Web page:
Wild Boar: Dhikala and Khinanauli chaurs, Jamun Bhuji, Nimbu bhuji, Roads leading down to Gairal.
Jackals: Sarapduli, Gairal huts.
Leopards: Northern Ridge and above Ram Singh Road.
Otters: Near opposite banks of the river Ramganga below Khinanauli, Champion Road.
Porcupines: Around Forest rest House dumps and near kitchen windows (at night)
Ghoral: Northern ridge Crocodiles: Crocodile Pool, End of Champion road, Ramganga Reservoir, River bank between Gairal and Crocodile Pool.
Turtles: In shallow waterholes and pools.
Sal Tortoises: Waterholes and around decaying kills.
Dhole: Bijrani / Malani area (extremely rare).
Himalayan Black Bear: Northern Ridge Sloth Bear: Bijrani / Malani area Birds: Riverbeds, Ramganga Reservoir, in and around chaurs, from Dhikala watchtower, Lower southern reaches of the northern ridge opposite Khinanauli.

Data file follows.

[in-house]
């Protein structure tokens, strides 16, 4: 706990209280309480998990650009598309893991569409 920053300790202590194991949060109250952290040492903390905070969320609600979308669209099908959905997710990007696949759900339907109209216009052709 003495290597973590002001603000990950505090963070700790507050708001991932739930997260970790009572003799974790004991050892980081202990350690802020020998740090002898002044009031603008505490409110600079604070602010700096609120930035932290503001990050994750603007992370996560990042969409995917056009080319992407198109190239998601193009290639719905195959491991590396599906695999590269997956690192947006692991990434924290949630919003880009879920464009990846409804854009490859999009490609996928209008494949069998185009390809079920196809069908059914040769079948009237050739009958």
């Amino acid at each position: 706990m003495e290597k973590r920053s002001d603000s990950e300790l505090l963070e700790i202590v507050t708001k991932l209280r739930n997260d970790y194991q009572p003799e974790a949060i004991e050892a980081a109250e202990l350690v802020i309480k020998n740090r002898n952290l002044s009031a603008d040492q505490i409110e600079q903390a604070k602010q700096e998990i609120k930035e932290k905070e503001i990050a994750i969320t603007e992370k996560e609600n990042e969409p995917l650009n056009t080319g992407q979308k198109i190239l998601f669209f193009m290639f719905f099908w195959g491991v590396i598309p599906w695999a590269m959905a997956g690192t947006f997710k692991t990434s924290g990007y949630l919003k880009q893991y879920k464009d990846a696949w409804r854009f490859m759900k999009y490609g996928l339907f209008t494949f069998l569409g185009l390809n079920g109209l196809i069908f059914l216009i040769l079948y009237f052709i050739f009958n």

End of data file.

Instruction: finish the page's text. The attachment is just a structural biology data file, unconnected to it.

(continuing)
260 km from Delhi, on the banks of the River Kosi, approximately 4 km from the Dhangarhi entrance of Corbett National Park and 12 km from the nearest railway station (Ramnagar).
The nearest airport is at Pantnagar, 85-km away from the resort. Flights from here are not currently operational.
Ramnagar, the nearest railhead is 12 km from the resort. The Ranikhet Express plies between Delhi and Ramnagar, departing from Delhi at 10.50 pm arrives at 4.35 am. The train from here for Delhi begins at 9.05 pm, reaching Delhi at 5 am. There are no air-conditioned coaches from Delhi to Ramnagar but First Class coupes are available (Rs 350). Return tickets have to be booked on reaching Ramnagar. The nearest meter gauge railhead is at Haldwani.